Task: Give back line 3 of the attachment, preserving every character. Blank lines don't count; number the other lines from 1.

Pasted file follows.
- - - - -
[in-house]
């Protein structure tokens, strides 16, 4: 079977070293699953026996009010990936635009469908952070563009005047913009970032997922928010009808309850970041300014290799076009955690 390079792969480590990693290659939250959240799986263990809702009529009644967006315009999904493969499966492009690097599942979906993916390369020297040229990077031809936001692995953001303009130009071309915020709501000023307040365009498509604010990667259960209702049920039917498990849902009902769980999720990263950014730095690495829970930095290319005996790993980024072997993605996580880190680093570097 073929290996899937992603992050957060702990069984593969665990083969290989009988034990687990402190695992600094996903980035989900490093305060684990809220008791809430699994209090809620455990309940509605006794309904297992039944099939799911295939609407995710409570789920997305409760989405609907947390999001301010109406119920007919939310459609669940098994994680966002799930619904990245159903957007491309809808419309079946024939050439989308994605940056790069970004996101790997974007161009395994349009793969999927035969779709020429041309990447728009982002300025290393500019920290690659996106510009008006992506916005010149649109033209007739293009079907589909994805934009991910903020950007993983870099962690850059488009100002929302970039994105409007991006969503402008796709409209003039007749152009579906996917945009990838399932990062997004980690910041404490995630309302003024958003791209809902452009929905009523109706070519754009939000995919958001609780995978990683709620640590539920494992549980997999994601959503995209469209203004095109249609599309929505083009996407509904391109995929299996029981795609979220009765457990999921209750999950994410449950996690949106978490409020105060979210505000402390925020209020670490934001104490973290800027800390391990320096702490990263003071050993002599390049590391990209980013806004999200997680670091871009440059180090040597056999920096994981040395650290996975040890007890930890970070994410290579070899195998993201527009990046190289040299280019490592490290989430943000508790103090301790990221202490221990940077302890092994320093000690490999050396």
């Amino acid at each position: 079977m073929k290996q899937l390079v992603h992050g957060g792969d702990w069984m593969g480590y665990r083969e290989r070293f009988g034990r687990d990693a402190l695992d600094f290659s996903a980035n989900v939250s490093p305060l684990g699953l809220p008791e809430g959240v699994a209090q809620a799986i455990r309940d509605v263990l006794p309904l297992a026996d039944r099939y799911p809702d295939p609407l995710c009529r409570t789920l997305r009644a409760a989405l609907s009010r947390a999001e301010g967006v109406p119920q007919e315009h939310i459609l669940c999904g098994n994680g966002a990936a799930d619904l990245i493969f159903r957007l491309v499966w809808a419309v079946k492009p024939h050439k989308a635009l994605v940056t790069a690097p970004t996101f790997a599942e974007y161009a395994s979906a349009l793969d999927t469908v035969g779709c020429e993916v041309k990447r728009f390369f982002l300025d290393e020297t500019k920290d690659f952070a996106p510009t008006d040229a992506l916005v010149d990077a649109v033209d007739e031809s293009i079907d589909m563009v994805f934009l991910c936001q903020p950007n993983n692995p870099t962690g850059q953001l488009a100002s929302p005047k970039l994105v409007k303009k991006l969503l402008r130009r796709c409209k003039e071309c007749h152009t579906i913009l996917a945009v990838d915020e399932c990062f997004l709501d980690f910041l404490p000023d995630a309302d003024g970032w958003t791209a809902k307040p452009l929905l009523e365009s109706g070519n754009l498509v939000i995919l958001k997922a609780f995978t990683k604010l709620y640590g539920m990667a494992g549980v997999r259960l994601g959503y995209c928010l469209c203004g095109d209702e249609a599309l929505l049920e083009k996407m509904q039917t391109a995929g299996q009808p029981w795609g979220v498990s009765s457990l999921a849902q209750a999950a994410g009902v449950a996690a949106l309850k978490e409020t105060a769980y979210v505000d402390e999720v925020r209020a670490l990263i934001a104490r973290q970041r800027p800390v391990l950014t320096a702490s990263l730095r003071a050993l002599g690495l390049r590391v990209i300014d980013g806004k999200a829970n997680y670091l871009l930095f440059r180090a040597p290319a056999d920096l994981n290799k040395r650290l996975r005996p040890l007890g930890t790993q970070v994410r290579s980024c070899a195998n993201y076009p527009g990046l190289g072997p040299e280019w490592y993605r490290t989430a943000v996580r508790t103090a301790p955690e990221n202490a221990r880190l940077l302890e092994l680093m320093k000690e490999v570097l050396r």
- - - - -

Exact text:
């Amino acid at each position: 079977m073929k290996q899937l390079v992603h992050g957060g792969d702990w069984m593969g480590y665990r083969e290989r070293f009988g034990r687990d990693a402190l695992d600094f290659s996903a980035n989900v939250s490093p305060l684990g699953l809220p008791e809430g959240v699994a209090q809620a799986i455990r309940d509605v263990l006794p309904l297992a026996d039944r099939y799911p809702d295939p609407l995710c009529r409570t789920l997305r009644a409760a989405l609907s009010r947390a999001e301010g967006v109406p119920q007919e315009h939310i459609l669940c999904g098994n994680g966002a990936a799930d619904l990245i493969f159903r957007l491309v499966w809808a419309v079946k492009p024939h050439k989308a635009l994605v940056t790069a690097p970004t996101f790997a599942e974007y161009a395994s979906a349009l793969d999927t469908v035969g779709c020429e993916v041309k990447r728009f390369f982002l300025d290393e020297t500019k920290d690659f952070a996106p510009t008006d040229a992506l916005v010149d990077a649109v033209d007739e031809s293009i079907d589909m563009v994805f934009l991910c936001q903020p950007n993983n692995p870099t962690g850059q953001l488009a100002s929302p005047k970039l994105v409007k303009k991006l969503l402008r130009r796709c409209k003039e071309c007749h152009t579906i913009l996917a945009v990838d915020e399932c990062f997004l709501d980690f910041l404490p000023d995630a309302d003024g970032w958003t791209a809902k307040p452009l929905l009523e365009s109706g070519n754009l498509v939000i995919l958001k997922a609780f995978t990683k604010l709620y640590g539920m990667a494992g549980v997999r259960l994601g959503y995209c928010l469209c203004g095109d209702e249609a599309l929505l049920e083009k996407m509904q039917t391109a995929g299996q009808p029981w795609g979220v498990s009765s457990l999921a849902q209750a999950a994410g009902v449950a996690a949106l309850k978490e409020t105060a769980y979210v505000d402390e999720v925020r209020a670490l990263i934001a104490r973290q970041r800027p800390v391990l950014t320096a702490s990263l730095r003071a050993l002599g690495l390049r590391v990209i300014d980013g806004k999200a829970n997680y670091l871009l930095f440059r180090a040597p290319a056999d920096l994981n290799k040395r650290l996975r005996p040890l007890g930890t790993q970070v994410r290579s980024c070899a195998n993201y076009p527009g990046l190289g072997p040299e280019w490592y993605r490290t989430a943000v996580r508790t103090a301790p955690e990221n202490a221990r880190l940077l302890e092994l680093m320093k000690e490999v570097l050396r």